UNION COUNTY — A Union man charged in the June 2015 shooting death of a woman was sentenced to 15 years in prison Thursday afternoon.
Cortez Devonta Harris, 23, 102 Marigold Drive #51, Union, was originally charged with murder in the June 14, 2015 shooting death of Vickie Diane Curtis.
Also charged in the incident was Cody Wayne Lynch, 27, 154 Fairview Street, Jonesville, who was charged with the attempted murder of Cortez Harris and with possession of a firearm by a convicted felon. Lynch’s case is still pending.
Deputies with the Union County Sheriff’s Office were dispatched to 156 Wildlife Drive late Sunday night, June 14, 2015 in reference to a shooting. When they arrived on the scene, they found Curtis, 54, lying in the entryway of a mobile home with a gunshot wound to the face.
This was the backdrop to Thursday’s hearing in General Sessions Court in the Main Courtroom of the Union County Courthouse nearly a year after the shooting.
Harris, who has been in the Union County Jail since June 15, 2015, was brought in to the courtroom in a wheelchair due to an injury to his foot he suffered at the jail. He was represented by defense attorney Candice Lapham with Deputy Solicitor John Anthony presenting the state’s case.
While Harris was originally charged with murder, Anthony, in presenting the state’s case, told Judge Daniel D. Hall of York that the state was recommending he be sentenced to not more than 15 years for voluntary manslaughter. Lapham told Hall that Harris was pleading guilty to the voluntary manslaughter charge under what is known as an “Alford plea,” whereby the defendant pleads guilty, not as an admission of the crime, but because the state has sufficient evidence to obtain a conviction on the charge. Anthony said that the state agreed to reduce the charge from murder to voluntary manslaughter because given the evidence that would have been the most likely result have the case been tried before a jury.
Hall questioned Harris about whether or not he understood that by entering a plea he was giving up his right to a jury trial and, furthermore, that the maximum possible penalty for voluntary manslaughter is 30 years in prison. He also pointed out that, given the seriousness of the crime, if Harris were to be convicted of another equally serious crime the result could be life imprisonment. Given all that, Hall asked Harris if he understood the ramifications of his decision to enter the Alford plea on the voluntary manslaughter charge and if he still wanted to enter that plea.
Harris responded that he did understand and he did want to enter the plea.
Anthony then presented the state’s case saying that the shooting grew out of an ongoing dispute between Harris and Lynch. He said that Harris had went to the house on Wildlife Drive after learning Lynch was there and confronted him. The situation escalated to where Harris and Lynch, both of whom were armed, pulled guns on each other. Anthony said the women in the house including the victim initially managed to stop things from escalating further and Harris went outside and was in the driveway when Lynch came out to the porch. He said that Lynch fired first at Harris who returned fire, hitting the victim who’d also walked out onto the porch.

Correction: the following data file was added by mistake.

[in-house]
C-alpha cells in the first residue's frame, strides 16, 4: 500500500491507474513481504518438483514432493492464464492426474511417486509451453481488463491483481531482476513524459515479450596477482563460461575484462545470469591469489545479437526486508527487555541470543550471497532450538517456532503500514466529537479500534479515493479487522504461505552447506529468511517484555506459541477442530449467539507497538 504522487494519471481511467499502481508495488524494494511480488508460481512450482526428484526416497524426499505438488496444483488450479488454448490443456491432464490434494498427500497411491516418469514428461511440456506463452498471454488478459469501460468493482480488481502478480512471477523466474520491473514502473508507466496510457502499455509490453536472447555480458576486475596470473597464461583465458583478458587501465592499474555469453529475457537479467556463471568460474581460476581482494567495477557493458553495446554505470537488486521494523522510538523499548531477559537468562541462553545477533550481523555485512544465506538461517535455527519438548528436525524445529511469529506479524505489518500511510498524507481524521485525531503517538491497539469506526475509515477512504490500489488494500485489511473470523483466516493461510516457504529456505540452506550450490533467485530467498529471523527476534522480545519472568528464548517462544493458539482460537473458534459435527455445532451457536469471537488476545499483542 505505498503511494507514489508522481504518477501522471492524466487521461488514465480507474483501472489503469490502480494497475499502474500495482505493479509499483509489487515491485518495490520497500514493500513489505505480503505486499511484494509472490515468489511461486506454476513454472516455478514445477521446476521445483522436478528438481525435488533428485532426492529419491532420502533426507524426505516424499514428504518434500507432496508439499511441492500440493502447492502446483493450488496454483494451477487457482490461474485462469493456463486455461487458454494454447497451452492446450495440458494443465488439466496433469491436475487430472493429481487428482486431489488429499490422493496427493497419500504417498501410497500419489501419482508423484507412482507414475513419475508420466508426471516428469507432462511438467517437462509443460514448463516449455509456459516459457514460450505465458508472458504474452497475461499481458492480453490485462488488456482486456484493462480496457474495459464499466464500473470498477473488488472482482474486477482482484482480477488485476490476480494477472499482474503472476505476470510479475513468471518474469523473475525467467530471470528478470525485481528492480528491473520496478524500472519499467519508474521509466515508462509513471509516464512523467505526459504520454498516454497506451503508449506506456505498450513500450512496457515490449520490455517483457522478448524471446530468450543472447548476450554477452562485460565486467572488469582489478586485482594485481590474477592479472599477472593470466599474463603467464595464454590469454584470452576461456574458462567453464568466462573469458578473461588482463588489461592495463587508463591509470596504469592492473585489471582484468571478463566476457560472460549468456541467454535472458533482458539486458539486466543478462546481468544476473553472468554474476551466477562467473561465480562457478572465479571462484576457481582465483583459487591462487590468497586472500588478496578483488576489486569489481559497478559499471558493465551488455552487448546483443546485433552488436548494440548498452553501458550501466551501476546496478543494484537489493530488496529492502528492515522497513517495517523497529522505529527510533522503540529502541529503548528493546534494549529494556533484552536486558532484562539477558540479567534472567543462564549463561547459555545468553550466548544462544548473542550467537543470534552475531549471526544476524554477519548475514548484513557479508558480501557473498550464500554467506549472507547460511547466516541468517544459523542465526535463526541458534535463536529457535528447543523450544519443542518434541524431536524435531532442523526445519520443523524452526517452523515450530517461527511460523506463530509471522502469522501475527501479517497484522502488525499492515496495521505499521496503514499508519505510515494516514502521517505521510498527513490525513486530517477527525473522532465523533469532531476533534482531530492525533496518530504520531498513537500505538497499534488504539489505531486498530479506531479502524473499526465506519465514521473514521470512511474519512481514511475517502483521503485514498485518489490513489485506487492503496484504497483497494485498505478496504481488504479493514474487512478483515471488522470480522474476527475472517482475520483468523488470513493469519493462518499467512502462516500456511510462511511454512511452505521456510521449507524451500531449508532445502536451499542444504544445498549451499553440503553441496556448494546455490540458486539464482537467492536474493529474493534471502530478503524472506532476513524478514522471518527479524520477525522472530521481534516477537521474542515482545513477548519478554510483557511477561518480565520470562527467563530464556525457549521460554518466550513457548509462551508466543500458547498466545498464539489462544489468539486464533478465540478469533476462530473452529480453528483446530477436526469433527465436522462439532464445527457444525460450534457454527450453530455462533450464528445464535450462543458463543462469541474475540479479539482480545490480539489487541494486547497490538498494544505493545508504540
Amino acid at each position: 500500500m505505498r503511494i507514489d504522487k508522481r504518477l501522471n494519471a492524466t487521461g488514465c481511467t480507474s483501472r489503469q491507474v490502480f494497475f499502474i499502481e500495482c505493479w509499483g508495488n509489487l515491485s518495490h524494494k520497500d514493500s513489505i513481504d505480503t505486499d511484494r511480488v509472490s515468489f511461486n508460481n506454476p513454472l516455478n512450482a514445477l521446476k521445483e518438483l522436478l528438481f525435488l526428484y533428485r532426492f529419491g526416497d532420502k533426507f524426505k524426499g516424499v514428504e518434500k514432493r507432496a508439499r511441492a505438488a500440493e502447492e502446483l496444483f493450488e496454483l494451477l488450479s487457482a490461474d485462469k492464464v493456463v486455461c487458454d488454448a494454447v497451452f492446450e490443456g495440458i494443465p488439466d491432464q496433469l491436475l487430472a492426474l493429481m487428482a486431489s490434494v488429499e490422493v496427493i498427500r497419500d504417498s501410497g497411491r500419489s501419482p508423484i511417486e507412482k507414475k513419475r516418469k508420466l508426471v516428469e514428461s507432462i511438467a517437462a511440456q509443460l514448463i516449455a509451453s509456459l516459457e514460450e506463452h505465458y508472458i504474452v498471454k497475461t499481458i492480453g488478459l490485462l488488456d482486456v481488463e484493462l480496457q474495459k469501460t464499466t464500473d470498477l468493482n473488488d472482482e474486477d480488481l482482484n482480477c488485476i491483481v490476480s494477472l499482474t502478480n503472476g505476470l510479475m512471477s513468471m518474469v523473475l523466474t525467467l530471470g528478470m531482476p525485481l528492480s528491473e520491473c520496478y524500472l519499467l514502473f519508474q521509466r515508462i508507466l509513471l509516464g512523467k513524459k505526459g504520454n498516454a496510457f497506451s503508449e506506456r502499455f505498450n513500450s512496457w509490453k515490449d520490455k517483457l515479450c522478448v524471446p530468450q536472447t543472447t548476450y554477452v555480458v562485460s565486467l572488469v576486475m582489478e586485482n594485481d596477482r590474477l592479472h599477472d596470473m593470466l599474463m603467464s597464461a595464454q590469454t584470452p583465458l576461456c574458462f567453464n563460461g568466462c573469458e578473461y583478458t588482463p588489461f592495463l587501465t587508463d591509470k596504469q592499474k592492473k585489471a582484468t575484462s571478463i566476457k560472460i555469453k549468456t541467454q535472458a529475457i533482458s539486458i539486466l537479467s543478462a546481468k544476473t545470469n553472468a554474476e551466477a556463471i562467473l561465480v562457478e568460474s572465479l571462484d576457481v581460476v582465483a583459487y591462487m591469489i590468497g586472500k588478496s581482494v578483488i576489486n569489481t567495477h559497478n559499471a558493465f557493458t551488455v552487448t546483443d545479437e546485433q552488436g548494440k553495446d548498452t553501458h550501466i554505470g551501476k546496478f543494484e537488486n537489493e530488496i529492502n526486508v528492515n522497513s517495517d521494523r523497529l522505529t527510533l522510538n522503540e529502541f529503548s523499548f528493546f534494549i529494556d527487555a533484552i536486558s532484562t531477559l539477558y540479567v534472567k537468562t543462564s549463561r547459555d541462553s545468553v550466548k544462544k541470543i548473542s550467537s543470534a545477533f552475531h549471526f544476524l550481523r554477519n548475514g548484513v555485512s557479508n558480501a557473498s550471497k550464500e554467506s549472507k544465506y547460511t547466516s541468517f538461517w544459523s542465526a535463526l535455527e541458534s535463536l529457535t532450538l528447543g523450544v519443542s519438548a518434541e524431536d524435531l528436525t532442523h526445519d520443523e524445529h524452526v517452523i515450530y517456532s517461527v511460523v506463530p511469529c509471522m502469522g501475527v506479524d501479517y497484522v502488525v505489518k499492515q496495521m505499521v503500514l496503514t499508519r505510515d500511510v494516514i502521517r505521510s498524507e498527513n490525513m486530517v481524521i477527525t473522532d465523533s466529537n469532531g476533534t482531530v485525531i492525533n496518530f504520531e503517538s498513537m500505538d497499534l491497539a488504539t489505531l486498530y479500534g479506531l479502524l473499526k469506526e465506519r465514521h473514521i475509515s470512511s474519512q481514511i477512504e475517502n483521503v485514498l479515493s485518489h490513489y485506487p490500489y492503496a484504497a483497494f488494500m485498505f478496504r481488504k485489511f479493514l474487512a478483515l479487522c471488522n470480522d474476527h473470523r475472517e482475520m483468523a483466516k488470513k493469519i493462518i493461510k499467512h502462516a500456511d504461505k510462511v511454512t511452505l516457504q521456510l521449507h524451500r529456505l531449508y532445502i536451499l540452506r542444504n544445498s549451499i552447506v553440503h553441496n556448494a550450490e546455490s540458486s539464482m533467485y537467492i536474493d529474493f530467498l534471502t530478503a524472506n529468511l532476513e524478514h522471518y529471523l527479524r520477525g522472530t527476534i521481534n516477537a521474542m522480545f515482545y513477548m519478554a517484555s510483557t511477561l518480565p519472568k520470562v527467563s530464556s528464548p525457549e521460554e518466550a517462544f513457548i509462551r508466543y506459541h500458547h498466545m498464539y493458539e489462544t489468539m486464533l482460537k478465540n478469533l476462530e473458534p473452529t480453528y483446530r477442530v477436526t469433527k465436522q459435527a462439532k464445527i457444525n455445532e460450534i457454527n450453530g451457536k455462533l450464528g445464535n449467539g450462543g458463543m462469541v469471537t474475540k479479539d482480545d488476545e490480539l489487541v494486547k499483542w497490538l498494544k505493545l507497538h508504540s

Anthony said that while Harris was the second one to open fire, his actions cannot be considered self-defense as he’d went to the house with a gun. He also pointed out that in the ensuring fight in the house Harris and Lynch had both drawn guns and that while Harris had went outside after the initial confrontation he did not leave the scene.
In her remarks, Lapham pointed out that three weeks before the incident, Harris had been shot and he’d legally purchased his gun for self-defense. Lapham said that Harris never had any intention to kill anybody when he went to the house on Wildlife Drive and that it had been Lynch who fired first and that Harris had only fired his gun after first being fired on. She said that Curtis had been like a second mother to Harris and that her death was something that he continued to grieve over and would have to live with the rest of his life.
Lapham also pointed out that Curtis’ family and Harris’ family were sitting together in the courtroom in support of each other and Harris, and that the families were going through a slow healing process together. She also pointed out that Harris is the father of two small children and was working towards getting a degree in welding at the time of the shooting. Lapham also pointed out that Harris had voluntarily turned himself in after the incident. She also pointed out that he had already spent 338 days in jail and asked the court to consider a lesser sentence that could possibly be served locally.
In accepting Harris’ Alford plea to voluntary manslaughter, Hall sentenced him to the recommended 15 years in prison with credit for the 338 days already served.
Charles Warner can be reached at 864-762-4090.